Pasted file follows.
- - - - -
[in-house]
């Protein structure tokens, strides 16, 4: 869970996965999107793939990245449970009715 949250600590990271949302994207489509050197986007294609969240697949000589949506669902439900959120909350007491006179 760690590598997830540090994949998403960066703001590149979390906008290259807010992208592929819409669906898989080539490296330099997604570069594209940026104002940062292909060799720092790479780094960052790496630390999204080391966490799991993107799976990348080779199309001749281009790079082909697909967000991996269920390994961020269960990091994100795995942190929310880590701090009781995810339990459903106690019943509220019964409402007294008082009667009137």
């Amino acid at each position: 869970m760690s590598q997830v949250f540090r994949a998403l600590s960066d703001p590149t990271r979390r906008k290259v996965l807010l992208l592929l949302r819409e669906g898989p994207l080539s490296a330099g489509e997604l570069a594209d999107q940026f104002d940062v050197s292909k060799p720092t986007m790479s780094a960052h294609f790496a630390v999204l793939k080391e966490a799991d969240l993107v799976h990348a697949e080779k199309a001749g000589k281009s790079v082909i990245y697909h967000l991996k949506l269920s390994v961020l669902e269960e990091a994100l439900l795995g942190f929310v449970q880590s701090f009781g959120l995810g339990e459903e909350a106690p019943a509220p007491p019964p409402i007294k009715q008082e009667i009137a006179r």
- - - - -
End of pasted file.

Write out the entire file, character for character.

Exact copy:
[in-house]
């Protein structure tokens, strides 16, 4: 869970996965999107793939990245449970009715 949250600590990271949302994207489509050197986007294609969240697949000589949506669902439900959120909350007491006179 760690590598997830540090994949998403960066703001590149979390906008290259807010992208592929819409669906898989080539490296330099997604570069594209940026104002940062292909060799720092790479780094960052790496630390999204080391966490799991993107799976990348080779199309001749281009790079082909697909967000991996269920390994961020269960990091994100795995942190929310880590701090009781995810339990459903106690019943509220019964409402007294008082009667009137």
């Amino acid at each position: 869970m760690s590598q997830v949250f540090r994949a998403l600590s960066d703001p590149t990271r979390r906008k290259v996965l807010l992208l592929l949302r819409e669906g898989p994207l080539s490296a330099g489509e997604l570069a594209d999107q940026f104002d940062v050197s292909k060799p720092t986007m790479s780094a960052h294609f790496a630390v999204l793939k080391e966490a799991d969240l993107v799976h990348a697949e080779k199309a001749g000589k281009s790079v082909i990245y697909h967000l991996k949506l269920s390994v961020l669902e269960e990091a994100l439900l795995g942190f929310v449970q880590s701090f009781g959120l995810g339990e459903e909350a106690p019943a509220p007491p019964p409402i007294k009715q008082e009667i009137a006179r």